An alternate root of the word וְשִׁנַּנְתָּם may be the root-word שִׁנַּן, shin nun nun, which means sharp. Jewish education must be intense, sharp, meaningful, exciting, and cutting edge.

But, perhaps most of all, the verse boldly declares: וְשִׁנַּנְתָּם לְבָנֶיךָ, you shall teach your children! Most parents today pass off their children’s education to professionals–professional teachers, tutors, schools, yeshivot, day schools. With this verse, the Torah underscores that the fundamental, bottom line, obligation of the parent is וְשִׁנַּנְתָּם לְבָנֶיךָ, you shall teach your children. Even though parents may rely on professional teachers, the buck ultimately stops with the parent. In fact, the Hebrew term for parent, הוֹרֶה–“horeh,” is derived from the Hebrew word מוֹרֶה–“moreh”–to teach. A parent is a teacher–the primary teacher!

Consequently, if a school fails to properly educate, the school is not at fault, the parent is at fault. If the teacher fails to teach properly, the responsibility lies with the parent, not the teacher. It is the parent’s responsibility to be on top of the educational services provided by the school, to be well informed about the effectiveness of their children’s teachers, and to correct the “miseducation” that often takes place in school settings. While it is certainly true that children spend many hours in formal educational settings, the “quality time” spent at home with parents is of far greater value in terms of “real” education.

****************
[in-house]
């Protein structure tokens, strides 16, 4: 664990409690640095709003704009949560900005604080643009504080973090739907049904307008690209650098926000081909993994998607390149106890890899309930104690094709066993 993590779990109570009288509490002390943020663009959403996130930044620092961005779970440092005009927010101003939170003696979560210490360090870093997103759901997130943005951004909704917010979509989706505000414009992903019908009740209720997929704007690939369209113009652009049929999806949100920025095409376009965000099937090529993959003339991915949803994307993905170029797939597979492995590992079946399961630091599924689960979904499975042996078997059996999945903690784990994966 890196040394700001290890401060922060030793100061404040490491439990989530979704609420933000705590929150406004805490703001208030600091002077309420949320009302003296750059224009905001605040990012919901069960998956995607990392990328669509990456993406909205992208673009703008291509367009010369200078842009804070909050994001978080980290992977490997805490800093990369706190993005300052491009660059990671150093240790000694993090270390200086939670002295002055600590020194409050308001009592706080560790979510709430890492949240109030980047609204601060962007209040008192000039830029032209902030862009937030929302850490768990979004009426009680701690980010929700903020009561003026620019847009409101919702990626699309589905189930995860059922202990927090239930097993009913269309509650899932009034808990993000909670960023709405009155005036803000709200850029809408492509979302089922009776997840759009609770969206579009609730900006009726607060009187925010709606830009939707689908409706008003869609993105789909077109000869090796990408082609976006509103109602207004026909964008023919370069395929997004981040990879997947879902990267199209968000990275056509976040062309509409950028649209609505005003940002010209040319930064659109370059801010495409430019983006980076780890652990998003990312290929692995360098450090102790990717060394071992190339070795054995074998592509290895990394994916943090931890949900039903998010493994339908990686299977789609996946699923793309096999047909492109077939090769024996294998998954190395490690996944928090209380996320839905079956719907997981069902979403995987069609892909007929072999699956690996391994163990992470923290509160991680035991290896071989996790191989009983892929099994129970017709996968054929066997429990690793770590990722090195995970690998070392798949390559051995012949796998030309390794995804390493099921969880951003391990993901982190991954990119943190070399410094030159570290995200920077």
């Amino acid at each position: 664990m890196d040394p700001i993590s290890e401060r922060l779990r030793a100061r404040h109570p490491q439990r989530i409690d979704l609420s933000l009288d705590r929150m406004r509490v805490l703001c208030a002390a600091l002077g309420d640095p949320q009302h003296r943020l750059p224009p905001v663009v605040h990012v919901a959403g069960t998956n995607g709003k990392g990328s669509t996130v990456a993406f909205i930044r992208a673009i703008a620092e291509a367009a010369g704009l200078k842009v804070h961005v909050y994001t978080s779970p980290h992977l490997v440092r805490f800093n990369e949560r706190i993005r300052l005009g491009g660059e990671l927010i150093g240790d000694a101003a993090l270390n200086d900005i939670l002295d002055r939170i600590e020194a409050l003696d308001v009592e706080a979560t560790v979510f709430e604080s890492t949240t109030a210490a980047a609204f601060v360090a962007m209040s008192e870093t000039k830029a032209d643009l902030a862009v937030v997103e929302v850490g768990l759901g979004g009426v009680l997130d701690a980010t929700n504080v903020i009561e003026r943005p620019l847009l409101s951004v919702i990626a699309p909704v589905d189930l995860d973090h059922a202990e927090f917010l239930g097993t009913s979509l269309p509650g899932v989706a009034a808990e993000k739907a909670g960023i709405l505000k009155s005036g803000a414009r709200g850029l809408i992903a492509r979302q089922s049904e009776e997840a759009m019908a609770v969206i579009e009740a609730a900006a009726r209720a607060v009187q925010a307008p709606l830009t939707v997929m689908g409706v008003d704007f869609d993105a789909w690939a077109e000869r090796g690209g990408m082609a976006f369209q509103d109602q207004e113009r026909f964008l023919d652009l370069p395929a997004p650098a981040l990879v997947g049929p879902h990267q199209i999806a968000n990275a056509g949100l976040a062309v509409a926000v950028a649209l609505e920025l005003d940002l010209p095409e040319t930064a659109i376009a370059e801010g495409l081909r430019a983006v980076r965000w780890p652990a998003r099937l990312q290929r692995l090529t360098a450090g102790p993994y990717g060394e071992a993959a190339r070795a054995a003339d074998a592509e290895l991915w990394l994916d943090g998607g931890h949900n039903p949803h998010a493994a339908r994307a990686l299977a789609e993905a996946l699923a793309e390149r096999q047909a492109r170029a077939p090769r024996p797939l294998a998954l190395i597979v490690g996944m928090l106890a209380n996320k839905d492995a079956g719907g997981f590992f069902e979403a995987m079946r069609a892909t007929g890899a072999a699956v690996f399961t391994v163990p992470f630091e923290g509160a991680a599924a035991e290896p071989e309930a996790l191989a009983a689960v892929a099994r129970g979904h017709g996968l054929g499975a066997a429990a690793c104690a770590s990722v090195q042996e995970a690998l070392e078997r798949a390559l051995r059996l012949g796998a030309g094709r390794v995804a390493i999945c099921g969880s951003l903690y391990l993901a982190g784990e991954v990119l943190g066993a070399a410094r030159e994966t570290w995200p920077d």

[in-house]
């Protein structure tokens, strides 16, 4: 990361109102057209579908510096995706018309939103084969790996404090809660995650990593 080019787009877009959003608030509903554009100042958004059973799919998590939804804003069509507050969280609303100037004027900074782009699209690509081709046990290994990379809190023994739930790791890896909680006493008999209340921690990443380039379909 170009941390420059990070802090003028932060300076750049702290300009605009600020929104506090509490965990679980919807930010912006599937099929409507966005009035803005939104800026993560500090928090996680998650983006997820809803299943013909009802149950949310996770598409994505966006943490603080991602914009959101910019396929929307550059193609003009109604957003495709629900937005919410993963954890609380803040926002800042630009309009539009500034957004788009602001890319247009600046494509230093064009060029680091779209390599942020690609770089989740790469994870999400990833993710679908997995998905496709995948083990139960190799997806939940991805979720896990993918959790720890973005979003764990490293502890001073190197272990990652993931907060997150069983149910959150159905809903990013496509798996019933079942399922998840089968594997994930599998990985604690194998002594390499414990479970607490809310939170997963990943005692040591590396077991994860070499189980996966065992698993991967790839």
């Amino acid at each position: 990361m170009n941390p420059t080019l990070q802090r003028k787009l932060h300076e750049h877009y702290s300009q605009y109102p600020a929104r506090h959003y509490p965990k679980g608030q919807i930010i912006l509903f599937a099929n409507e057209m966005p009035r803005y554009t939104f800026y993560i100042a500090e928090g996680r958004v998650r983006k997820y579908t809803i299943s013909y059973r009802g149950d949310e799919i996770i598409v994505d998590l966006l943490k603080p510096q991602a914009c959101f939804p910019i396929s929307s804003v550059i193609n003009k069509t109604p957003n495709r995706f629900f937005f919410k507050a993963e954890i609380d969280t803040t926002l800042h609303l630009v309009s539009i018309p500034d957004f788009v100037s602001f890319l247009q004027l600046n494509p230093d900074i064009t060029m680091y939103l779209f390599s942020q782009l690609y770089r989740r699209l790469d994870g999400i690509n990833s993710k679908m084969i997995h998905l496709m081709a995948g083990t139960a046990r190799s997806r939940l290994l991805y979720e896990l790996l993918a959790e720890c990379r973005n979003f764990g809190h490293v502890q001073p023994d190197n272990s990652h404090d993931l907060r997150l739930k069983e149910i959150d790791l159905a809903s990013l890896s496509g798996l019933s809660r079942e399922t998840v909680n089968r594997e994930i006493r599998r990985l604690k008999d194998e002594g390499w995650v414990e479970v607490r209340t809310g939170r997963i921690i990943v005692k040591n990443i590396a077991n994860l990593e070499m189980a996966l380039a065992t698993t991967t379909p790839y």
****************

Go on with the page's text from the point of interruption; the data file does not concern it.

The Midrash Rabbah  has a fascinating comment on Genesis 27:22, that recalls the story of Jacob deceiving his father to receive the blessing.

All the idolaters gathered about Avnemus of Gadara (a first century non Jewish philosopher) and asked him: Can we defeat the nation of Israel in battle? Avnemus replied: Go out and make the rounds of all their synagogues and houses of study. If you find children in them, chirping away (while studying Torah) you will be unable to defeat them. For this is what their father [Isaac] promised them (Genesis 27:22): “The voice is the voice of Jacob”–as long as the voice of Jacob is found in the synagogues (and houses of study), the hands will not be the hands of Esau. But if not, “The hands are the hands of Esau,” and you will be able to defeat them.